Lawsuit seeks to secure City Walk’s right under RLUIPA to continue ministry open to registered sex offenders
Media Contacts: Barbara Fornasiero, EAFocus Communications; email@example.com; 248.260.8466; Noel Sterett; firstname.lastname@example.org ; 815.997.7221
Detroit —- May 6, 2020—Noel Sterett, a religious liberty attorney and partner at the law firm Dalton & Tomich, filed a lawsuit today against Wakulla County, Florida on behalf of City Walk – Urban Mission. The lawsuit seeks to secure City Walk’s right to continue its transition home ministry, which some in the County oppose because it is open to registered sex offenders.
“Because City Walk sincerely believes that no man is beyond redemption, and that everyone can find forgiveness and a new life in Jesus, City Walk does not turn men away just because they have to register as sex offenders,” Sterett said. “The Religious Land Use and Institutionalized Persons Act of 2000 (RLUIPA) protects City Walk’s right to serve those God has called them to serve, free from government interference and discrimination.”
City Walk, based in Tallahassee, began operating its transition home in Wakulla County in 2013. The ministry provides shelter and a recovery program on the organization’s heavily wooded 3.4-acre property. Over the years, a few neighbors and county officials have harassed City Walk to abandon its ministry there. More recently, their efforts have shifted to shutting the ministry down through zoning enforcement.
Under the County’s zoning code, community residential home facilities are permitted at the property, but transition home ministries like City Walk are prohibited. The County recently served City Walk’s landlord with a notice of repeat violation for allowing City Walk’s ministry to continue at the property. Even if City Walk wanted to relocate its transition home, there is no other zoning district in the county where it would be allowed to do so because it serves three or more unrelated adults and does not qualify as a community residential home.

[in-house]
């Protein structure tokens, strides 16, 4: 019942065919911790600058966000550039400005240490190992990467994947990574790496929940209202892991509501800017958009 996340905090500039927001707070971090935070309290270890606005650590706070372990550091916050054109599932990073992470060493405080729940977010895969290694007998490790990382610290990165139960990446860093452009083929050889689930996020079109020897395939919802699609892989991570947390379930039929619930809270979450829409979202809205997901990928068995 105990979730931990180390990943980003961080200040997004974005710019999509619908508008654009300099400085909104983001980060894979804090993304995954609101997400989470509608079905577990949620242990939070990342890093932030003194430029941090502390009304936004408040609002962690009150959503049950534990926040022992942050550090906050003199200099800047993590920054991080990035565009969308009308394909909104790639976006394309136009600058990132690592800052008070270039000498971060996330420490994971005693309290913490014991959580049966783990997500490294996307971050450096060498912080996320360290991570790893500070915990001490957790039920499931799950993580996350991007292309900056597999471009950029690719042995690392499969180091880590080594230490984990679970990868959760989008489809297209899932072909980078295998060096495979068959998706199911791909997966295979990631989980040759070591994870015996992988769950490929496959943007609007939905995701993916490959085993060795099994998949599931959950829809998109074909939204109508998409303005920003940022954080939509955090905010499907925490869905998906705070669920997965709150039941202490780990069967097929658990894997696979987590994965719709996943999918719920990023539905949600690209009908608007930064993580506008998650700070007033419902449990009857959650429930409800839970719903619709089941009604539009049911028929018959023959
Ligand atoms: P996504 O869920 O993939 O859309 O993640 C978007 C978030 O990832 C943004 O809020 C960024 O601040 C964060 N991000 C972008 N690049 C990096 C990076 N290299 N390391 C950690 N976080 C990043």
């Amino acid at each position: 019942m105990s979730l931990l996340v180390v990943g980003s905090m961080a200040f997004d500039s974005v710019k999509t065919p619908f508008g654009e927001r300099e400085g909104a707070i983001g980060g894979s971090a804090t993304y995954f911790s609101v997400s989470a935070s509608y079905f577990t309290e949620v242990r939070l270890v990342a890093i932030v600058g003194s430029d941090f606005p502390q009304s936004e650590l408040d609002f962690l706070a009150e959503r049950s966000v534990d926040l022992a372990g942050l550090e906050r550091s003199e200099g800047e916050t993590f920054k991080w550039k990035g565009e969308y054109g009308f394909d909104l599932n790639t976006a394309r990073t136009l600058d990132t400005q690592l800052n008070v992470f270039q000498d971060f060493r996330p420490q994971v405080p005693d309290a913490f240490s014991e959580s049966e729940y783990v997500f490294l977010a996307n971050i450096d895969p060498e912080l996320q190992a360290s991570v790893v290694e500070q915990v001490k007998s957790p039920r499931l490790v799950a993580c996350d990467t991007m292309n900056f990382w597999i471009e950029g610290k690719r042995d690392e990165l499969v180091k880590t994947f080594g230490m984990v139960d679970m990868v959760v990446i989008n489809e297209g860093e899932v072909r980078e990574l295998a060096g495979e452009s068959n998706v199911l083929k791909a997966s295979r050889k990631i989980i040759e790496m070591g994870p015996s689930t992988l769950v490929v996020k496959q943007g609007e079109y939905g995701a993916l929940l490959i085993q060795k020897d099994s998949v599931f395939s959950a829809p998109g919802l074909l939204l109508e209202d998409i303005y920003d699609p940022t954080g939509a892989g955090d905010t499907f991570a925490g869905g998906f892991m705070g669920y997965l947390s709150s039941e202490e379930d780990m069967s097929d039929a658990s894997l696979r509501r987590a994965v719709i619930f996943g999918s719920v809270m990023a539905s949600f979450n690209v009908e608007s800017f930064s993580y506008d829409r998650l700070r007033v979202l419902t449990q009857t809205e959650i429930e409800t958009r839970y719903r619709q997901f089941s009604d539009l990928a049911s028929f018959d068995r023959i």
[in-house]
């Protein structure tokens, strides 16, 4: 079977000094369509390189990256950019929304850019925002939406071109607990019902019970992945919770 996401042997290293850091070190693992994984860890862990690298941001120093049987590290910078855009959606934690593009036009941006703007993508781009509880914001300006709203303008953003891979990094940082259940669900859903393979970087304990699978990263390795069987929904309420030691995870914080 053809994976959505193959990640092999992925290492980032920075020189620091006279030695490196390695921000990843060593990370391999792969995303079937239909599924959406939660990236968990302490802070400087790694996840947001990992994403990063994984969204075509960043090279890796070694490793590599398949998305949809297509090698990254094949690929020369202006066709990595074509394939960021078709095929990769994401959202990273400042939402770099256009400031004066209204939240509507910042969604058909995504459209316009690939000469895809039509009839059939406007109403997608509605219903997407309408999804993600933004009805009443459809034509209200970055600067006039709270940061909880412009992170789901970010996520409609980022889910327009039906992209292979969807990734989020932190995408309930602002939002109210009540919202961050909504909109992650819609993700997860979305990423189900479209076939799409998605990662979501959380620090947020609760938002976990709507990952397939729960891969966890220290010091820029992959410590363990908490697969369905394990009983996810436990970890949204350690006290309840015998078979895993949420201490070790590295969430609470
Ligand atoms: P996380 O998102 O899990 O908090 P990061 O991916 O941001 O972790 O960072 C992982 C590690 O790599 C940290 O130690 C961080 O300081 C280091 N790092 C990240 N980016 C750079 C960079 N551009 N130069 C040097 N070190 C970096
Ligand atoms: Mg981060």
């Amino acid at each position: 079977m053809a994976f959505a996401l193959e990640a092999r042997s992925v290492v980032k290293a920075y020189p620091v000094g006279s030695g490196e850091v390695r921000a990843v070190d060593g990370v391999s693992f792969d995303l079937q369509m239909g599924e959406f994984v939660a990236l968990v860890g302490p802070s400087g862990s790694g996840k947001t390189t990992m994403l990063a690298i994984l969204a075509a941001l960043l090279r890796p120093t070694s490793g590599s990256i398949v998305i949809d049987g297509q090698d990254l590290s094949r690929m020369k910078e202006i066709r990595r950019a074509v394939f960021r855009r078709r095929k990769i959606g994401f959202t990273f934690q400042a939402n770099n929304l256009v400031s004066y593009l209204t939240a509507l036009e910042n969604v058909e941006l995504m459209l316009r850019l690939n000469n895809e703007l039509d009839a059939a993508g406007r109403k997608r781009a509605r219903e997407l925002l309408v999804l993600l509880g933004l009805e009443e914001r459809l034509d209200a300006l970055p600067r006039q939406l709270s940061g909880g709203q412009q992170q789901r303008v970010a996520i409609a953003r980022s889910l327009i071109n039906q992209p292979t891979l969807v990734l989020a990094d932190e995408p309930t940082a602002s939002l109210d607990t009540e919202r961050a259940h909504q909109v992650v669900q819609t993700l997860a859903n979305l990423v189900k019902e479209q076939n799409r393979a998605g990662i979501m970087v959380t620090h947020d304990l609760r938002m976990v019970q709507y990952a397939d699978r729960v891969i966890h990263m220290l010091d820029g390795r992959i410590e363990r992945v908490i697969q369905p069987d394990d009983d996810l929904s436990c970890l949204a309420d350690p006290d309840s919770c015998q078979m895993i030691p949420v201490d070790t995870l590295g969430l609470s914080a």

“The County is required by federal law to treat City Walk’s transition home on equal terms with a community residential home facility. If a community residential home facility can serve three or more unrelated adults at the property, City Walk can too. Nonreligious and religious institutions must be treated on equal terms under RLUIPA and the Constitution,” Sterett said.
Renee Miller, Pastor of City Walk – Urban Mission, expressed sadness that staying true to her ministry has led to this legal action.
“We’ve repeatedly pleaded with the County to allow us to continue peacefully serving those in need through our transition home ministry so they can fully transition back into society in a safe and healthy manner,” Miller said. “Our motto is that every saint has a past. Every sinner has a future. We want these men to have a future as contributing members of society. It’s deeply troubling that we must resort to a lawsuit to continue our mission.”
The case was filed in the United States District Court for the Northern District of Florida. A hearing date has yet to be set.
Dalton & Tomich is known for its work with RLUIPA lawsuits. In December 2019, the firm successfully represented Shawnee Mission Unitarian Universalist Church in a lawsuit against the City of Lenexa, Kansas, which was prohibiting the Church’s use of its property to operate a temporary homeless shelter. As part of the resolution, which allowed the temporary shelter to operate, the City also updated its zoning code to reflect the Church’s right to do so.
About Dalton + Tomich
Established in 2010, Dalton + Tomich PLC is comprised of religious liberty, land use, denominational trust law, and business law attorneys. Learn more about our services at https://www.daltontomich.com/.